Trillions of US dollars were set officially aside this week to help boost the post-Covid economy by lowering childcare costs. Just like they are in the US, childcare fees are one of the biggest expenses for UK parents or carers with young children.
Childcare costs are up 2 per cent in the past year, to an average of £263 a week for a full-time place and £138 a week for part-time care, according to the Money Advice Service.
That’s around £14,000 a year for just one child in full-time care, although the costs vary hugely across the country.
With average earnings of £585 a week for adults in the UK, according to the Office for National Statistics (ONS), and salaries among employed parents hit especially hard during the pandemic, childcare fees account for almost 40 per cent of that income.
With the numbers simply not adding up and parents facing an ongoing dilemma over work and income versus affordability and worth, the problem is now so significant that it is threatening economic recovery.
And not just here. In the US, where working parents have been weighing up similar dilemmas, a new package of support including subsidised childcare funded by tax increases has been announced as part of president Joe Biden’s “American Families Plan”.
However, childcare costs in the UK have been noticeably distant from the government’s proposals, despite things slowly opening again and children now back at school.
The government and several large UK firms have been promoting the idea of flexible working to help parents, and women in particular, enter and stay in the workforce longer.
Many firms are now looking into introducing flexible working on a permanent basis. Over the past year millions of workers have abandoned offices and set up shop in their homes, and this has forced companies to reevaluate how they work.
Flexible working has long been campaigned for by charities and organisations involved with childcare costs because women tend to reduce their hours or leave jobs completely when they have young children due to the high costs of childcare and the fact they tend to earn less than men.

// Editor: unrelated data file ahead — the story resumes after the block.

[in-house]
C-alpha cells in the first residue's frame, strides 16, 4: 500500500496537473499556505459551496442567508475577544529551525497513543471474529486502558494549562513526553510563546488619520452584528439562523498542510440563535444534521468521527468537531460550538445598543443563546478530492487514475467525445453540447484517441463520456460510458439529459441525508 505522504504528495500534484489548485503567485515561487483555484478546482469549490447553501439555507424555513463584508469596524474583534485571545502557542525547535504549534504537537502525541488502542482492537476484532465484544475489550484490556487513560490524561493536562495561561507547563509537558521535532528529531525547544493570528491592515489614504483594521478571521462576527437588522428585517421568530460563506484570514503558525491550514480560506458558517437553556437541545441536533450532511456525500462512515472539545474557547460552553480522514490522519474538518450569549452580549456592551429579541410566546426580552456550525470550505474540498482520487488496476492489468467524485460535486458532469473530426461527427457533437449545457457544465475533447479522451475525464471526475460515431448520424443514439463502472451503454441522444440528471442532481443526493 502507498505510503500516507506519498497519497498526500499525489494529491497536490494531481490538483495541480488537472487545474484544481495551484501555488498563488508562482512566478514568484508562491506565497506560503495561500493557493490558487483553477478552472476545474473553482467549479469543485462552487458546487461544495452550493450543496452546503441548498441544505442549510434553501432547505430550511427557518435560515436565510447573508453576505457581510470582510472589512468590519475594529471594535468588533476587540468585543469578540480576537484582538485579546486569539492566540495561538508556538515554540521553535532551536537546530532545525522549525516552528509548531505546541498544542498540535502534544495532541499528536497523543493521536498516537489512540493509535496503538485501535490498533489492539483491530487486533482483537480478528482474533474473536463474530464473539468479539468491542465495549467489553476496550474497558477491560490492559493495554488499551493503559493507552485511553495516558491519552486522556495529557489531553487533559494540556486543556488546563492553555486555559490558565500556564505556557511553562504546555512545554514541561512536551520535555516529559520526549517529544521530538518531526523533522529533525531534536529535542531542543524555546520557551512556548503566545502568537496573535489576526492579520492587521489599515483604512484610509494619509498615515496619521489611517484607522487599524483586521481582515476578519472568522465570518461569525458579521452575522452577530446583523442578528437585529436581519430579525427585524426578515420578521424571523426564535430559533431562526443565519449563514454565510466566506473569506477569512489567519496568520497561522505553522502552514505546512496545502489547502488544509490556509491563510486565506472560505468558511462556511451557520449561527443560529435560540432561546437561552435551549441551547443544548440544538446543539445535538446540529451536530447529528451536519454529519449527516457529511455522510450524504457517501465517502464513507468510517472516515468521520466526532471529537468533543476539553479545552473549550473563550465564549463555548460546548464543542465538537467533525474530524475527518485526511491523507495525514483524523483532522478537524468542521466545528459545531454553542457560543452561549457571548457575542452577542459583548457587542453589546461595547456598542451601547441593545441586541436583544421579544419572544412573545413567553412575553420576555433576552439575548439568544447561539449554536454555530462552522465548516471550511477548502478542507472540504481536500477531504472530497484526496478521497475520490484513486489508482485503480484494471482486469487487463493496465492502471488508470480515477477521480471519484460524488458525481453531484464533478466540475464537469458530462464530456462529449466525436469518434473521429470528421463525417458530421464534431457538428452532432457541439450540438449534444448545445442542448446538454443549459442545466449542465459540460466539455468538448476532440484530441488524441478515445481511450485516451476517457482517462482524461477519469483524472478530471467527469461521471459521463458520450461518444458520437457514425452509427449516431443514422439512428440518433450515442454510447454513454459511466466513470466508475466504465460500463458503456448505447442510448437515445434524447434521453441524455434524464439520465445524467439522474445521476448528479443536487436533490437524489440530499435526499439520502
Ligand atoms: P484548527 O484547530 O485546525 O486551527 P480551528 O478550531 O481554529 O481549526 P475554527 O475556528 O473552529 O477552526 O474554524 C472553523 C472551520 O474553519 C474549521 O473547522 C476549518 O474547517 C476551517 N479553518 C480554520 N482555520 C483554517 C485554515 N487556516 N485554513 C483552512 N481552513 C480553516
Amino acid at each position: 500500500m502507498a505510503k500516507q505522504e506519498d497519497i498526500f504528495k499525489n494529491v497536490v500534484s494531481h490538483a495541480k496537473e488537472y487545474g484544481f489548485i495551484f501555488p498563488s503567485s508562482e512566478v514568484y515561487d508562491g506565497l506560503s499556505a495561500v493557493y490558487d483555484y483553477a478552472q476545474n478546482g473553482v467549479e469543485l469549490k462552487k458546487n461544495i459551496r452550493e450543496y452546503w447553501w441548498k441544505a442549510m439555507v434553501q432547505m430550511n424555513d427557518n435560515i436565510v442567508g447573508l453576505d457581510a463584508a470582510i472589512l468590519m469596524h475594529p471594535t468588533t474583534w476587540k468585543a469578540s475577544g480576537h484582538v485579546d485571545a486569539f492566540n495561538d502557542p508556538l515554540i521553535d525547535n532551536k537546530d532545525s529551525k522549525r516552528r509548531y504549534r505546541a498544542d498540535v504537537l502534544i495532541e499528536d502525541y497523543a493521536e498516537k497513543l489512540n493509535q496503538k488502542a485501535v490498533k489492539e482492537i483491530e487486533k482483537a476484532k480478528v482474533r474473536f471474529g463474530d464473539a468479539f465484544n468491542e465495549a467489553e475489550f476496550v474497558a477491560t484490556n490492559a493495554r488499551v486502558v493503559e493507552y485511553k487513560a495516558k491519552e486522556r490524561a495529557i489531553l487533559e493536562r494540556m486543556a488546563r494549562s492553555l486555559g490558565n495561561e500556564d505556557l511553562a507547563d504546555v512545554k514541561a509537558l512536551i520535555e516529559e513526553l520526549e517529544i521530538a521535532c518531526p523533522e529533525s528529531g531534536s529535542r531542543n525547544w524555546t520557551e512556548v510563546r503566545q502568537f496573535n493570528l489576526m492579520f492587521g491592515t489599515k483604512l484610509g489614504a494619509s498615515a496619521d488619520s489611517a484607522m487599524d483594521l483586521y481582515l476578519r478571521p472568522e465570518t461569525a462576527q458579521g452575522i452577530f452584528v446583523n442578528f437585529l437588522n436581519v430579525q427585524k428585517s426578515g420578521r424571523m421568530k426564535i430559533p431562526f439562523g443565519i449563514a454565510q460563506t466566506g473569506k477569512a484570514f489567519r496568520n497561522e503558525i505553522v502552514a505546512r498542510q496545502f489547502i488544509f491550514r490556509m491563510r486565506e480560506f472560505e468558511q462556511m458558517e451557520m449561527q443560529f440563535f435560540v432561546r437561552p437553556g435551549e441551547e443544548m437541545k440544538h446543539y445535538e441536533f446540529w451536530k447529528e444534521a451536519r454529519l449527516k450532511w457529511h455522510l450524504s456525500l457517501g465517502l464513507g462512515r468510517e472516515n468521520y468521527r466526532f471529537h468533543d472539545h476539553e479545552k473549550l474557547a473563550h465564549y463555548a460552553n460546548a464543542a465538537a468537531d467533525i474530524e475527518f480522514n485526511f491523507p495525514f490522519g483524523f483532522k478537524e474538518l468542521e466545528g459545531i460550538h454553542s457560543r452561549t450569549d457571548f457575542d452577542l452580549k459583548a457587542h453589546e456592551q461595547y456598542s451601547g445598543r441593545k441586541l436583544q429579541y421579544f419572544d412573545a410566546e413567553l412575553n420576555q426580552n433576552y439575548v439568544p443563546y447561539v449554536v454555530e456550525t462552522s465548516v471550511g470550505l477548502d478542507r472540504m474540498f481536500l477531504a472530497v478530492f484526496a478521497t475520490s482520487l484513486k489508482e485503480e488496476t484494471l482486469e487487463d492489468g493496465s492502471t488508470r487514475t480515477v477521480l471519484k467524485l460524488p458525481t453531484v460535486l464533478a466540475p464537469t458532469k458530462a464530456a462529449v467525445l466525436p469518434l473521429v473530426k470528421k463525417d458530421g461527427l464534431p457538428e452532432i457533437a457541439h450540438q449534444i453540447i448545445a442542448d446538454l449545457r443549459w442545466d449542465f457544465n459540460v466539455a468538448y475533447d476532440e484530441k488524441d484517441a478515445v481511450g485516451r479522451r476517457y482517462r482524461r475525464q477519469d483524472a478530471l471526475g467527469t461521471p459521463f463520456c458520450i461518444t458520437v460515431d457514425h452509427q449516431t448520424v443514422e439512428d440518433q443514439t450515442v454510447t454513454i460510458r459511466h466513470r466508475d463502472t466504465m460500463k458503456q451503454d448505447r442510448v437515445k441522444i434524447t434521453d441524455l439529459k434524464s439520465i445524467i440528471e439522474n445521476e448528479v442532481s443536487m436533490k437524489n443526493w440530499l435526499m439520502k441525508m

But the ability to work flexibly from home means it’s much easier for a parent to drop off and pick up a child from a childcare setting or school and to work around these hours without having to give up their job or put their career on hold.
The minister for women and equalities, Liz Truss, has already called for employers to make flexible working a standard option for employees, in part to boost opportunities for women who the government says are twice as likely to work remotely.
Now the Association of British Insurers (ABI) has joined a growing list of trade bodies to formally announce a move to flexible working, signed by 27 of the country’s biggest insurers and financial services firms, promoting flexible working hours for employees.
However, while the move to flexible working can only be a good thing, there are other barriers in place for women, including childcare fees.
Joeli Brearley, chief executive officer and founder of Pregnant Then Screwed, comments: “Almost two-thirds of those that return to work either work fewer hours, change jobs or stop working due to the high cost of childcare.
“Unfortunately, when it comes to childcare, our government is too focused on the initial cost and so they cut corners resulting in a childcare sector that is on the brink of collapse. The thing is, it’s not just the children who benefit from this support, the economy does too. For every £1 our government invests in childcare, we get £3 back. Childcare is an investment, not a cost.”
Until a child turns three in the UK, most parents don’t qualify for free childcare hours and must therefore pay full childcare fees if they return to work.
At this point most people can claim up to 15 hours a week of free childcare (30 in England for working parents who meet the criteria).
Along with support for those on low incomes or receiving benefits, including free childcare hours for two-year-olds, there’s also child benefit which pays £21.15 per week for your first child and £14 for additional children until they turn 16 (for those eligible).
Meanwhile, the tax-free childcare scheme benefits some parents and carers, and you can claim up to £2,000 a year, per child, until they turn 11, or 16 if they have disabilities.
Felicia Willow, chief executive of the Fawcett Society, adds: "When it comes to childcare, parents in the UK pay more than parents in every other country bar New Zealand.
“The result is that for too many families it makes more financial sense for one parent to give up work, as they simply do not earn enough to cover childcare costs.
“And as mothers are often the lower earner in the couple – and because of lasting gender norms about who is responsible for childcare – it is more often than not mothers who drop out of the workforce.”